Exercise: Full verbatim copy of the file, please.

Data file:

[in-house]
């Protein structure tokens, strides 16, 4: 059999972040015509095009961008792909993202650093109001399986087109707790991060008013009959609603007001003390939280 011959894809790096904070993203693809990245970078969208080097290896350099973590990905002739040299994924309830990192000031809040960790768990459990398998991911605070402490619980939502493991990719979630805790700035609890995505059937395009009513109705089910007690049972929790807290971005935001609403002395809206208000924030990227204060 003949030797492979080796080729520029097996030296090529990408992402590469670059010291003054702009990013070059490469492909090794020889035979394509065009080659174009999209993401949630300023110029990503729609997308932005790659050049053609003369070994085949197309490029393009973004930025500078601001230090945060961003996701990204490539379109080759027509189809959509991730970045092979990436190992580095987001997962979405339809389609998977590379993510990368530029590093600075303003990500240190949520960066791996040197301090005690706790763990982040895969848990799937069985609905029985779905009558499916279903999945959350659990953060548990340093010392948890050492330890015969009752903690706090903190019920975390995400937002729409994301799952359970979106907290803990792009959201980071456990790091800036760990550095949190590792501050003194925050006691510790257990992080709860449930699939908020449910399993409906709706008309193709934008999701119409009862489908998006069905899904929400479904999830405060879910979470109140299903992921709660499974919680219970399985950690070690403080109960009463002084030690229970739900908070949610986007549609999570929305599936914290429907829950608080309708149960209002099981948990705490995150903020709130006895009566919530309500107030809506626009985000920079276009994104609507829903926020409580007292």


[in-house]
């Protein structure tokens, strides 16, 4: 059999972040015509095009961008792909993202650093109001399986087109707790991060008013009959609603007001003390939280 011959894809790096904070993203693809990245970078969208080097290896350099973590990905002739040299994924309830990192000031809040960790768990459990398998991911605070402490619980939502493991990719979630805790700035609890995505059937395009009513109705089910007690049972929790807290971005935001609403002395809206208000924030990227204060 003949030797492979080796080729520029097996030296090529990408992402590469670059010291003054702009990013070059490469492909090794020889035979394509065009080659174009999209993401949630300023110029990503729609997308932005790659050049053609003369070994085949197309490029393009973004930025500078601001230090945060961003996701990204490539379109080759027509189809959509991730970045092979990436190992580095987001997962979405339809389609998977590379993510990368530029590093600075303003990500240190949520960066791996040197301090005690706790763990982040895969848990799937069985609905029985779905009558499916279903999945959350659990953060548990340093010392948890050492330890015969009752903690706090903190019920975390995400937002729409994301799952359970979106907290803990792009959201980071456990790091800036760990550095949190590792501050003194925050006691510790257990992080709860449930699939908020449910399993409906709706008309193709934008999701119409009862489908998006069905899904929400479904999830405060879910979470109140299903992921709660499974919680219970399985950690070690403080109960009463002084030690229970739900908070949610986007549609999570929305599936914290429907829950608080309708149960209002099981948990705490995150903020709130006895009566919530309500107030809506626009985000920079276009994104609507829903926020409580007292």